Solution to problem running SWT app from Jar

So I was writing a small application for a job I had and decided to through in a nice little interface using the SWT kit, since I wanted a little experience with this. The problem came about when I tried to create a JAR out of it, apparently there were a tonne of dependency issues with SWT that complicated the process of packaging the application. I did find some help though, which I’ll duplicate below along with the referencing URL, because in truth, this was the only walkthrough of many tried that worked for me. Enjoy!
Java Forums – problem running SWT app from Jar
To Create an Executable SWT JAR…

1. Make sure the SWT jar file is included in the Eclipse project build path
a. Download the standalone SWT jar file from eclipse.org even if you already have the ones that come with Eclipse. It is called “swt.jar” and you will package it with the executable JAR. Make sure it is the same version of SWT that you used to make your program.
b. In Eclipse, import swt.jar via Project Properties::Java Build Path::Libraries::Add External JARs. (Make sure to include the source .zip file). Also make sure to select the swt package in the “Order and Export” tab.
c. At this point, you should be able to compile and run your SWT application in the Eclipse SDK.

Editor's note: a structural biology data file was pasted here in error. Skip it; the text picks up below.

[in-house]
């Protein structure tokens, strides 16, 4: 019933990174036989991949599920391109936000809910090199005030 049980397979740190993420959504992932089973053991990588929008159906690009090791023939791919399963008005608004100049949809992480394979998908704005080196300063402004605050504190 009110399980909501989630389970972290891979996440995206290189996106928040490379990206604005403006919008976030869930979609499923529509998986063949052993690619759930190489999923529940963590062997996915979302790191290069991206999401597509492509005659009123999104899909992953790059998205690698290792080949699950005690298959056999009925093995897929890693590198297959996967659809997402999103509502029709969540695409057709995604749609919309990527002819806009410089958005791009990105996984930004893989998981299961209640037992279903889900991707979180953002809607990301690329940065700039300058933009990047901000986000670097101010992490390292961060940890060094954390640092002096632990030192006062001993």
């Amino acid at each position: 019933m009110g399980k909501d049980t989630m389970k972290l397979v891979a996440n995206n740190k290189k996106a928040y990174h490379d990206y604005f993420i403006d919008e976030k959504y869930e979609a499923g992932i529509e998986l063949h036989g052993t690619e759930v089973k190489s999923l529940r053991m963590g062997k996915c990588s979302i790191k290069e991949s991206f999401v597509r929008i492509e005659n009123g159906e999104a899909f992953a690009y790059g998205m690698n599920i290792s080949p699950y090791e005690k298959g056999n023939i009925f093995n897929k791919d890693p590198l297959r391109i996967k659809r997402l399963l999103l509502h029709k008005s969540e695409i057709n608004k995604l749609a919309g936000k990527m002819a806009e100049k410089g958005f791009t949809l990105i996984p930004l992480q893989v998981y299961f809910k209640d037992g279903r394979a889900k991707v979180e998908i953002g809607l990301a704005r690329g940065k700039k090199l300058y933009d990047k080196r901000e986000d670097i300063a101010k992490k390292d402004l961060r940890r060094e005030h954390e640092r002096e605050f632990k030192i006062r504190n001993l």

2. Do a standard Eclipse jar file export
a. Right click on the main .java project file and select “Export…”.
b. Choose “JAR File” from the list.
c. Select the relevant packages and .classpath and .project resource files
d. Make sure “Export generated class files and resources” is selected and browse to the location where you want the JAR file to be created.
e. Specify “Generate the manifest file” and don’t seal the JAR or any packages. Choose the class containing the main method as the “Main class”.

3. Change the manifest file
a. Navigate to the JAR file you created and open it with WinZip.
b. Open the MANIFEST.MF file inside and copy the contents.
c. Create a new file called “MANIFEST.MF” and paste in the contents of the old manifest file.
d. Add the line “Class-Path: ”. For simplicity, you can just keep a copy of the swt.jar file in the same folder as the executable jar, in which case, the line is “Class-Path: swt.jar”. Make sure there is a carriage return after the last line in the manifest file, or that line will not be parsed.

4. Replace the manifest file
a. Make sure the manifest file and the executable jar are in the same folder.
b. Open the command prompt and navigate to the containing folder.
c. Enter the command “jar umf MANIFEST.MF ” to update the manifest file with the class path information.

5. Package the JAR with SWT files
a. Put the updated executable JAR file, swt.jar, and the associate DLL in the same folder. The DLL can be pulled out of swt.jar and should have a name like “swt-win32-####.dll” on Windows.
b. The JAR file should now successfully execute. On Windows, you can usually just double click the JAR file in explorer and it will open. If that does not work, the command “java –jar ” on the command line has the same effect.